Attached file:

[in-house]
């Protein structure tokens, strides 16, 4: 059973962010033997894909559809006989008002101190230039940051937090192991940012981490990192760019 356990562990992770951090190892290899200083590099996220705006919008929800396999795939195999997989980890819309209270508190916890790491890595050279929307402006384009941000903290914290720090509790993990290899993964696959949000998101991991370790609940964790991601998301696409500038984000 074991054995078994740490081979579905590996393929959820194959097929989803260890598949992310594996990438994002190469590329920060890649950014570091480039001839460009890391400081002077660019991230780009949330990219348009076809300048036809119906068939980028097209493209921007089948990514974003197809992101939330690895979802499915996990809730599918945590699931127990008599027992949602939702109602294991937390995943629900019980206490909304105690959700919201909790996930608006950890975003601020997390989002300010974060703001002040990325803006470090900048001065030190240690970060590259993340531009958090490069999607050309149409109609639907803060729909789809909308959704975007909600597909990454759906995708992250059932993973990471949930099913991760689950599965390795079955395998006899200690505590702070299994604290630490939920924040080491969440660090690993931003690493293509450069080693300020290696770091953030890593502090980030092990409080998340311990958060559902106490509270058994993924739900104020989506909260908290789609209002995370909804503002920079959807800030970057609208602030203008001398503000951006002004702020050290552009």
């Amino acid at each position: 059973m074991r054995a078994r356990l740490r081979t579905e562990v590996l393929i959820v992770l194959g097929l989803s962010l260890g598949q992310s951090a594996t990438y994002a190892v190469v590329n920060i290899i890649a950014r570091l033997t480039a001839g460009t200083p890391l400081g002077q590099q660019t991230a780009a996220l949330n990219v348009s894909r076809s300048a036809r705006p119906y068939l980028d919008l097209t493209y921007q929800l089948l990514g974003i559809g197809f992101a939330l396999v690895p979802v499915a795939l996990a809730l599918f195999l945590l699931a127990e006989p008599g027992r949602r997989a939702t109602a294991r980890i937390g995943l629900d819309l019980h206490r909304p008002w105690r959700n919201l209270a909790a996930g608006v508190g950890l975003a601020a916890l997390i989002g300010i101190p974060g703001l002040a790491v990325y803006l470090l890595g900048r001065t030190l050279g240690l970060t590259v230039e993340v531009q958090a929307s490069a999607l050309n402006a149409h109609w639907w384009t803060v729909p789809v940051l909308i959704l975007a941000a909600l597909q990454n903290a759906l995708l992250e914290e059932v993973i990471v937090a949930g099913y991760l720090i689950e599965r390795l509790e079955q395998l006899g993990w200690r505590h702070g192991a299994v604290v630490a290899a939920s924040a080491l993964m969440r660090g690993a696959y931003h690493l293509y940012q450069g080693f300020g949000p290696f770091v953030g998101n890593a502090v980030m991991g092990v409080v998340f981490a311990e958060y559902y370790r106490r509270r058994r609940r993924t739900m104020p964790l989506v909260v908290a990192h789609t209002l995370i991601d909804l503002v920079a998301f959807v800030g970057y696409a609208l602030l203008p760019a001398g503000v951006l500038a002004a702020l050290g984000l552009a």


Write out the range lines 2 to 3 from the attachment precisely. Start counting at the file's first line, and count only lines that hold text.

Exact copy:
């Protein structure tokens, strides 16, 4: 059973962010033997894909559809006989008002101190230039940051937090192991940012981490990192760019 356990562990992770951090190892290899200083590099996220705006919008929800396999795939195999997989980890819309209270508190916890790491890595050279929307402006384009941000903290914290720090509790993990290899993964696959949000998101991991370790609940964790991601998301696409500038984000 074991054995078994740490081979579905590996393929959820194959097929989803260890598949992310594996990438994002190469590329920060890649950014570091480039001839460009890391400081002077660019991230780009949330990219348009076809300048036809119906068939980028097209493209921007089948990514974003197809992101939330690895979802499915996990809730599918945590699931127990008599027992949602939702109602294991937390995943629900019980206490909304105690959700919201909790996930608006950890975003601020997390989002300010974060703001002040990325803006470090900048001065030190240690970060590259993340531009958090490069999607050309149409109609639907803060729909789809909308959704975007909600597909990454759906995708992250059932993973990471949930099913991760689950599965390795079955395998006899200690505590702070299994604290630490939920924040080491969440660090690993931003690493293509450069080693300020290696770091953030890593502090980030092990409080998340311990958060559902106490509270058994993924739900104020989506909260908290789609209002995370909804503002920079959807800030970057609208602030203008001398503000951006002004702020050290552009």
């Amino acid at each position: 059973m074991r054995a078994r356990l740490r081979t579905e562990v590996l393929i959820v992770l194959g097929l989803s962010l260890g598949q992310s951090a594996t990438y994002a190892v190469v590329n920060i290899i890649a950014r570091l033997t480039a001839g460009t200083p890391l400081g002077q590099q660019t991230a780009a996220l949330n990219v348009s894909r076809s300048a036809r705006p119906y068939l980028d919008l097209t493209y921007q929800l089948l990514g974003i559809g197809f992101a939330l396999v690895p979802v499915a795939l996990a809730l599918f195999l945590l699931a127990e006989p008599g027992r949602r997989a939702t109602a294991r980890i937390g995943l629900d819309l019980h206490r909304p008002w105690r959700n919201l209270a909790a996930g608006v508190g950890l975003a601020a916890l997390i989002g300010i101190p974060g703001l002040a790491v990325y803006l470090l890595g900048r001065t030190l050279g240690l970060t590259v230039e993340v531009q958090a929307s490069a999607l050309n402006a149409h109609w639907w384009t803060v729909p789809v940051l909308i959704l975007a941000a909600l597909q990454n903290a759906l995708l992250e914290e059932v993973i990471v937090a949930g099913y991760l720090i689950e599965r390795l509790e079955q395998l006899g993990w200690r505590h702070g192991a299994v604290v630490a290899a939920s924040a080491l993964m969440r660090g690993a696959y931003h690493l293509y940012q450069g080693f300020g949000p290696f770091v953030g998101n890593a502090v980030m991991g092990v409080v998340f981490a311990e958060y559902y370790r106490r509270r058994r609940r993924t739900m104020p964790l989506v909260v908290a990192h789609t209002l995370i991601d909804l503002v920079a998301f959807v800030g970057y696409a609208l602030l203008p760019a001398g503000v951006l500038a002004a702020l050290g984000l552009a």